Originally produced in 1971, and wisely with no attempt to update it in any way, Follies tells the story of a final reunion of the showgirls at New York’s Weismanns’ Follies, one of those Ziegfeld-type revue shows that hold a cult but unique place in the history of theatre. Ever since we all stopped watching the Tiller Girls on Sunday Night at the London Palladium, there’s been precious little remnant of this form of entertainment in the modern era. Even Burlesque has been handed down to us via a completely different route. We really are in another time and another place.
Sally and Phyllis were two friends who worked together in the Follies, and Buddy and Ben were the two boys who would wait for them to finish their show before taking them out for a night on the town. Ben was the prize guy – Buddy was just his mate; whichever of the girls (Phyllis) ended up with Ben will have “won”; the other (Sally) would make do with Buddy. But it was messy; with Ben having a fling with Sally whilst engaged to Phyllis, and their friendships all fell apart as a result. That was many years ago, and the reunion is an opportunity for Sally and Phyllis to heal old wounds. But, somehow, it doesn’t quite work that way. Meanwhile, the old hoofers and belters (aka the former Follies performers) relive their memories, recount how their lives have moved forward, renew old friendships and enmities, and are haunted by the ghosts of their former selves.
This was the very first show that Mrs Chrisparkle and I saw together after we had tied the proverbial knot way back in 1988; a production at the Shaftesbury Theatre, which we loved. On reflection, it was an interesting choice to start off our married life, seeing as how Stephen Sondheim’s view of marriage, which peppers this show like a bazooka blaster, is so bleak. Those first few days may be full of “you’re going to love tomorrow”, but pretty soon it’s “could I leave you?” Despite that, the show’s overwhelming message is one of survival. At the end, Sally’s dreams of rekindling love with Ben are dashed but Buddy seems willing to try again; Phyllis and Ben stay together because the alternative is just too hard to contemplate. The old-age singers and dancers are still knocking out their powerful songs and kicking their heels to any old show tune. Good times and bum times, they’ve seen them all and my dear, they’re still here. And that’s got to be good, hasn’t it?
Early on in the show, when the “beautiful girls”, each wearing their year sash, take to the very unglamorous fire-escape staircase for their grand entrance, you realise quite how anachronistic this whole piece is – on the surface. The girls are just being judged, or admired, at that stage for their visual heavenliness and how adroit they are at walking down stairs. The sash lends an element of Miss World to it, which, although it still happens every year, lost its place in the affections of the UK audience decades ago, as being very last century.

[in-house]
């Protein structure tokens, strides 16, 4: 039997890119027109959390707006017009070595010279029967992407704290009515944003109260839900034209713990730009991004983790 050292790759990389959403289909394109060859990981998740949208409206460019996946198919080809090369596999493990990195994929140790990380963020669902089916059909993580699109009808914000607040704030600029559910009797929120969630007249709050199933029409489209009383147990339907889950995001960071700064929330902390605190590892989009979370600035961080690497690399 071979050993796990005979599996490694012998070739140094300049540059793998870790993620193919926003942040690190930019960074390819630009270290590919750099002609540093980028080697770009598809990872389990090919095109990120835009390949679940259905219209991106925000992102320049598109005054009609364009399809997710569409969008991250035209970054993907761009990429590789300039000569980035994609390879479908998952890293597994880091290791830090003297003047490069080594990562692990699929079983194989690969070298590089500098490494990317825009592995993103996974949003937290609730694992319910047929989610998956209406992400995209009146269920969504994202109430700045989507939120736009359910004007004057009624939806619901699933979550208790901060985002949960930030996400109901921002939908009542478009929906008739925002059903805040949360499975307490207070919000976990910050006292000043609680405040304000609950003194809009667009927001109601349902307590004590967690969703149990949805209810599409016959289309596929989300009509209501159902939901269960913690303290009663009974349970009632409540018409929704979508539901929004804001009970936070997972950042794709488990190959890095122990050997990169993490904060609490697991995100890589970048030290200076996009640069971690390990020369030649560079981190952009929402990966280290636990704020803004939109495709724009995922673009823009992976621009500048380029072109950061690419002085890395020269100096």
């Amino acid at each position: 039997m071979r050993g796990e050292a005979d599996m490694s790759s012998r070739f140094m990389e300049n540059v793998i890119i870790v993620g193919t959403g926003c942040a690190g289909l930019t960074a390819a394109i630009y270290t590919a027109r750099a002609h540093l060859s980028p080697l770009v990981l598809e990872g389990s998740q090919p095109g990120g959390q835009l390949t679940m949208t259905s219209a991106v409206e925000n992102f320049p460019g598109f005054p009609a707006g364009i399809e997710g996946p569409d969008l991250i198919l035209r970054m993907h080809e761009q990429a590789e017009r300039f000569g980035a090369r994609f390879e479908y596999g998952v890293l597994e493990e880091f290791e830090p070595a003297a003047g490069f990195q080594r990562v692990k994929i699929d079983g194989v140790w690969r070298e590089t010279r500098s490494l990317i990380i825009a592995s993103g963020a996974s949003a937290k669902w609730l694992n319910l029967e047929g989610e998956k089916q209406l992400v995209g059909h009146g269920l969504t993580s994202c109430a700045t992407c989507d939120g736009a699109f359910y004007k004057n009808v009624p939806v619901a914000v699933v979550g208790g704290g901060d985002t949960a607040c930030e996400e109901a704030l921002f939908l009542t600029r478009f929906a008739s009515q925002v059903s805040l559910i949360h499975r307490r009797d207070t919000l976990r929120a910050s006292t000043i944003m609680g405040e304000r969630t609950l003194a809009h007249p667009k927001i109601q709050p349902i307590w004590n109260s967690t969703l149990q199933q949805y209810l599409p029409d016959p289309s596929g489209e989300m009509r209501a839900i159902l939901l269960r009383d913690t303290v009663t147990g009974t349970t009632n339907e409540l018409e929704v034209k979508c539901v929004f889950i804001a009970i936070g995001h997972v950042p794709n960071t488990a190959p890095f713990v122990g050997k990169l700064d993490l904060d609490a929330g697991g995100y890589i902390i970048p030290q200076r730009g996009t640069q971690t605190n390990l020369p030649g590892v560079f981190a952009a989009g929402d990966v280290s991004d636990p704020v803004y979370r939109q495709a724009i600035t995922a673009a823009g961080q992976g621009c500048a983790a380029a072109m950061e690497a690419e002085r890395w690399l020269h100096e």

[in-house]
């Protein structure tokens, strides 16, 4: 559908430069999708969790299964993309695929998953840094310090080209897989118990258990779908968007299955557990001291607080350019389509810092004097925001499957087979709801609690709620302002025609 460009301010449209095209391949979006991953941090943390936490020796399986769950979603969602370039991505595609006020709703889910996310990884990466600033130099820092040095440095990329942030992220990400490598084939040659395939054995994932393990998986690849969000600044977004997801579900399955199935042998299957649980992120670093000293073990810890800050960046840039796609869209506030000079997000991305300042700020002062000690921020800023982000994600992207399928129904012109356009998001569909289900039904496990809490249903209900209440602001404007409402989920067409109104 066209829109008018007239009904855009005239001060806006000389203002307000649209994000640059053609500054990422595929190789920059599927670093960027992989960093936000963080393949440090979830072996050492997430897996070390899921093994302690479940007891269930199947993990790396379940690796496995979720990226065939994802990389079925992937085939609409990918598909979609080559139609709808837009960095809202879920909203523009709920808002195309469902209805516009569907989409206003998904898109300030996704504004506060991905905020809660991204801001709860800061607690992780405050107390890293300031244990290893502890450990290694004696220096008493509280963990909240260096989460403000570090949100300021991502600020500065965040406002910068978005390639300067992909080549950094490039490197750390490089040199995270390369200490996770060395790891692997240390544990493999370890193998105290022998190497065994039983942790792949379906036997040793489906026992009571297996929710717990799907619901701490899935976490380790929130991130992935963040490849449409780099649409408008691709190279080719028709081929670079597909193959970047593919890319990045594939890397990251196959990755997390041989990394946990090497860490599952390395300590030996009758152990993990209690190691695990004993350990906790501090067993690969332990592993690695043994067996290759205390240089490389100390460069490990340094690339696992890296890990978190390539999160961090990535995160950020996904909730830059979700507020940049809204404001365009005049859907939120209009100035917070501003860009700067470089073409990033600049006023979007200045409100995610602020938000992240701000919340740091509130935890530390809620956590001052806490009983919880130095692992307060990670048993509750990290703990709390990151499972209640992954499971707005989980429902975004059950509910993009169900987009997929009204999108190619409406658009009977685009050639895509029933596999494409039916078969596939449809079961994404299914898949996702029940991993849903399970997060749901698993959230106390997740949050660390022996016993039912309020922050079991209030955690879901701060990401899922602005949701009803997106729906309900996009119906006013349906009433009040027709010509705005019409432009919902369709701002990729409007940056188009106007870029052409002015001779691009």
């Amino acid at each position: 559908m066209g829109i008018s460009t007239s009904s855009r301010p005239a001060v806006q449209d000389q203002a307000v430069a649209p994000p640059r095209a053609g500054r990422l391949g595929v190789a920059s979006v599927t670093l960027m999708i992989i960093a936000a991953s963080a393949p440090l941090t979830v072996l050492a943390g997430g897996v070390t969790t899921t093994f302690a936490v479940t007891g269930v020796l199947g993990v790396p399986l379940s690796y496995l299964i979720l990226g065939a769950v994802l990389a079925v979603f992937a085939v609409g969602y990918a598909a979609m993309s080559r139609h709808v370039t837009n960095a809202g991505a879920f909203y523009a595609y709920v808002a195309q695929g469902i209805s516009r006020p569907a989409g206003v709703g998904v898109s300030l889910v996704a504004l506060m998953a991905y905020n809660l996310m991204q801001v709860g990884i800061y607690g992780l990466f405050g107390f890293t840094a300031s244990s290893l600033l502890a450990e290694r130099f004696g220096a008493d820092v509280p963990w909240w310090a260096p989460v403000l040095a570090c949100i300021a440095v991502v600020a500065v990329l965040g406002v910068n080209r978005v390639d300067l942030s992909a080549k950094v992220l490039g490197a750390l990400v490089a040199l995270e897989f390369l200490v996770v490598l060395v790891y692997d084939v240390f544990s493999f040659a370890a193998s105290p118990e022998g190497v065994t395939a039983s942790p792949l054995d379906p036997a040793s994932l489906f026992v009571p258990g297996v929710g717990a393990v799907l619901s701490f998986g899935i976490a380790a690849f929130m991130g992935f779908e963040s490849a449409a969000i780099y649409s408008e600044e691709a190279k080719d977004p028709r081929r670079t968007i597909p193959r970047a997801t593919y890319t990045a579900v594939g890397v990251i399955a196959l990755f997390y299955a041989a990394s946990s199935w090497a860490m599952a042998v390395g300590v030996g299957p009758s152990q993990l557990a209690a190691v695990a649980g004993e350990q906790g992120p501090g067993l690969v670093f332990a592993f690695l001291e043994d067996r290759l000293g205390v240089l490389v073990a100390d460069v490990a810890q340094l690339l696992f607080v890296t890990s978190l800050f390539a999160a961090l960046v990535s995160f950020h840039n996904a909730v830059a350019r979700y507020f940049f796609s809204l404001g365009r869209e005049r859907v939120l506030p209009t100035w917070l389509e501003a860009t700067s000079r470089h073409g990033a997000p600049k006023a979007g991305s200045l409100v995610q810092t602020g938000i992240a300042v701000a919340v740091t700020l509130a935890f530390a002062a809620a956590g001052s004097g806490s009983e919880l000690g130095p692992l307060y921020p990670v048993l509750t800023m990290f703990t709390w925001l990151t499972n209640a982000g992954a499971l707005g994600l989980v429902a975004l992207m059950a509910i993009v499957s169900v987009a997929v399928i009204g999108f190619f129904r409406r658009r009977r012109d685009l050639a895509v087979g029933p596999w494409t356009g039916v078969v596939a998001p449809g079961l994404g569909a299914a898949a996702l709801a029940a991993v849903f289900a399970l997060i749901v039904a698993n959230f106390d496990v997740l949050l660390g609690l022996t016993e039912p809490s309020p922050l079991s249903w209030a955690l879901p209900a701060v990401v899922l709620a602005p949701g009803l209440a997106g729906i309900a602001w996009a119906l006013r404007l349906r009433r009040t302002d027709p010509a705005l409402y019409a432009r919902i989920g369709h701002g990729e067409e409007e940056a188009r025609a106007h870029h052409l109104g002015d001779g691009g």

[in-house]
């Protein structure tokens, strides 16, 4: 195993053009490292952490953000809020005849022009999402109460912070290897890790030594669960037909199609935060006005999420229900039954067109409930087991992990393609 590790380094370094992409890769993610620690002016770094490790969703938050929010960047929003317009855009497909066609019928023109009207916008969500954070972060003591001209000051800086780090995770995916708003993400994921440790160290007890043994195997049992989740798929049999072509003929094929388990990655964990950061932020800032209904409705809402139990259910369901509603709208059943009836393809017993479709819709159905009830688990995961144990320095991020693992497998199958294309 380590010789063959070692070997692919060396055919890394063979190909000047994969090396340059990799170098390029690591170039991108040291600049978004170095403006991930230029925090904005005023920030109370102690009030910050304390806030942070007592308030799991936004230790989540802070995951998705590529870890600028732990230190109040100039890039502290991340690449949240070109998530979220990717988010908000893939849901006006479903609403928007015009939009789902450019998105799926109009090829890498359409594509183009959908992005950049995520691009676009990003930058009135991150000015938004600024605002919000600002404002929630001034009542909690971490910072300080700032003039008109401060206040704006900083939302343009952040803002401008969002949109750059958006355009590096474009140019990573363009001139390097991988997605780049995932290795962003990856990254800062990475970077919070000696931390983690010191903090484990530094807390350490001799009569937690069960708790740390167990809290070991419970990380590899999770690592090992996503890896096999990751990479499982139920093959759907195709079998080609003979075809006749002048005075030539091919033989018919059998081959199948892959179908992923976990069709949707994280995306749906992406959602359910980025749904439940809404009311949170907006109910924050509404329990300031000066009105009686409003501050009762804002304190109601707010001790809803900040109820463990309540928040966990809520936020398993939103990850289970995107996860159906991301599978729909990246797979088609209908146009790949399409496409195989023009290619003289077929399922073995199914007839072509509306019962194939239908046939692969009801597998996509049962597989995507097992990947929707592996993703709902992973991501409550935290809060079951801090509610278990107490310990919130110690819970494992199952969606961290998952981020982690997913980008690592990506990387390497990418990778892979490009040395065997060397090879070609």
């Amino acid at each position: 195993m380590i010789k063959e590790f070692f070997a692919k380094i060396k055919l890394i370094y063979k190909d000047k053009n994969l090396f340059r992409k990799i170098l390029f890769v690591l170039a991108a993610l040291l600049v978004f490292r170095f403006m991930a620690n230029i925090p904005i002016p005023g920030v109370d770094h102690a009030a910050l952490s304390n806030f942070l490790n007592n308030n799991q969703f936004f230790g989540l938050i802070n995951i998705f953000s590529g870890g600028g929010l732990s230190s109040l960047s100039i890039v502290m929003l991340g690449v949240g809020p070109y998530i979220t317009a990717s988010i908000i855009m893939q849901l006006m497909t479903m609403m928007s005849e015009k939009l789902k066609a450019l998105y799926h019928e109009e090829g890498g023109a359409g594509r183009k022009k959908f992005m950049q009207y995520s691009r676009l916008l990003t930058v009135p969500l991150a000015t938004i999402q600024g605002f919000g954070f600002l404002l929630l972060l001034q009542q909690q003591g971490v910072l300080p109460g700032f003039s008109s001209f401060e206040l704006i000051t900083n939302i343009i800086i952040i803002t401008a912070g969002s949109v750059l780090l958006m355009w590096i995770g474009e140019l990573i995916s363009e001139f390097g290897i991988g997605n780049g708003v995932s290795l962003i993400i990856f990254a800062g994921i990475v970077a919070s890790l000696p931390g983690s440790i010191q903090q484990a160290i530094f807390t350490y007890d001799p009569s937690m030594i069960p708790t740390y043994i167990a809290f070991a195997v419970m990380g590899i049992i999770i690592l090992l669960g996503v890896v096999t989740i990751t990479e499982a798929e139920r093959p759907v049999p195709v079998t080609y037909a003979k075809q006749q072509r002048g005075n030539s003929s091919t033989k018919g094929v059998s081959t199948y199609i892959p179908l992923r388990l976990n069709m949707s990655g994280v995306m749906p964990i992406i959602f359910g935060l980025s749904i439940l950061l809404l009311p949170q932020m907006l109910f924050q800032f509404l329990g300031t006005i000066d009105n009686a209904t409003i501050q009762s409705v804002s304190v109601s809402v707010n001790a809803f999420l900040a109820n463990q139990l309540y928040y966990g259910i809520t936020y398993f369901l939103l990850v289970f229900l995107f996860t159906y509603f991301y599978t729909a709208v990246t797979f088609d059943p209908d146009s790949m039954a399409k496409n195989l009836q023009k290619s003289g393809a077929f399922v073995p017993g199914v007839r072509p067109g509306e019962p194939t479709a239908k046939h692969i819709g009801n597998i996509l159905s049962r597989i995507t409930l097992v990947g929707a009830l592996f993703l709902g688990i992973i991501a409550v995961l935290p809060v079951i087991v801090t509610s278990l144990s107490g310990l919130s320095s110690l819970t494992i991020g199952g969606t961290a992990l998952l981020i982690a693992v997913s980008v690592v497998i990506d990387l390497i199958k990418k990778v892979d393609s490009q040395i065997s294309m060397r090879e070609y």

Going back briefly to that 1988 production, it boasted a wondrous cast – Julia McKenzie as Sally, Diana Rigg as Phyllis (although we saw her understudy); David Healy as Buddy and Daniel Massey as Ben. Amongst the older, supporting cast, we had Leonard Sachs, Dolores Gray, Adele Leigh, and Pearl Carr and Teddy Johnson. A substantial element of the impact of the show is that you must absolutely believe that the supporting cast of ex-Weismann Follies girls were once magnificently glamorous, superbly talented and just magic to watch. Thirty years ago at the Shaftesbury, the fact that they had really well-known performers on stage in these roles, totally emphasised this sense of enormous reputation. Today’s cast, at the Olivier, of old Follies girls, whilst still superbly skilful and a delight on stage, are not quite so famous, nor indeed as old, as in the earlier production. For instance, I know ladies never tell a lie about their age but from what I can gather online, Ms Janie Dee (Phyllis), Ms Tracie Bennett (Carlotta), Ms Di Botcher (Hattie) and Ms Dawn Hope (Stella) are all younger than me, goddammit. No wonder they’re all such great dancers.
If the framework and structure of the show now seems a little dated, the passions beneath the surface are as resounding now as they ever were. Sondheim’s score for this musical is definitely amongst his best; maybe it is his best. Broadway Baby, Too Many Mornings, Could I Leave You, Losing My Mind and the incomparable I’m Still Here are all held together with blood, sweat and tears. Ah, Paris!, You’re Gonna Love Tomorrow, and Buddy’s Blues make us laugh with a lump in our throats. The songs support James Goldman’s wistful book which builds up magnificent tension between the four main characters before they explode with emotional devastation. They will survive, against all the odds, because that’s the whole point of the show. But, boy, are they going to get raw first.